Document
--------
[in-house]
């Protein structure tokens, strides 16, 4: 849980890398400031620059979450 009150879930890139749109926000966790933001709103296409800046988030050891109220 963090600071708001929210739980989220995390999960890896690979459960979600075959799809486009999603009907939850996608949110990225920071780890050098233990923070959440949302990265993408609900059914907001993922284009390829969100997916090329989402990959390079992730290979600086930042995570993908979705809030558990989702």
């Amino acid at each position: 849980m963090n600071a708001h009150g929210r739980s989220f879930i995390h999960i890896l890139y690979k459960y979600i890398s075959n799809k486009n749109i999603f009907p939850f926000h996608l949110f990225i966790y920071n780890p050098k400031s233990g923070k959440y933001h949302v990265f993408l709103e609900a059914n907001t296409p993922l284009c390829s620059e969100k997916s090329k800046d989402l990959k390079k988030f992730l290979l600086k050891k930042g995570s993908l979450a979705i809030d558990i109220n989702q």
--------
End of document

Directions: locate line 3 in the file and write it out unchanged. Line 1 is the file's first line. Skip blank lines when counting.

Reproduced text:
């Amino acid at each position: 849980m963090n600071a708001h009150g929210r739980s989220f879930i995390h999960i890896l890139y690979k459960y979600i890398s075959n799809k486009n749109i999603f009907p939850f926000h996608l949110f990225i966790y920071n780890p050098k400031s233990g923070k959440y933001h949302v990265f993408l709103e609900a059914n907001t296409p993922l284009c390829s620059e969100k997916s090329k800046d989402l990959k390079k988030f992730l290979l600086k050891k930042g995570s993908l979450a979705i809030d558990i109220n989702q």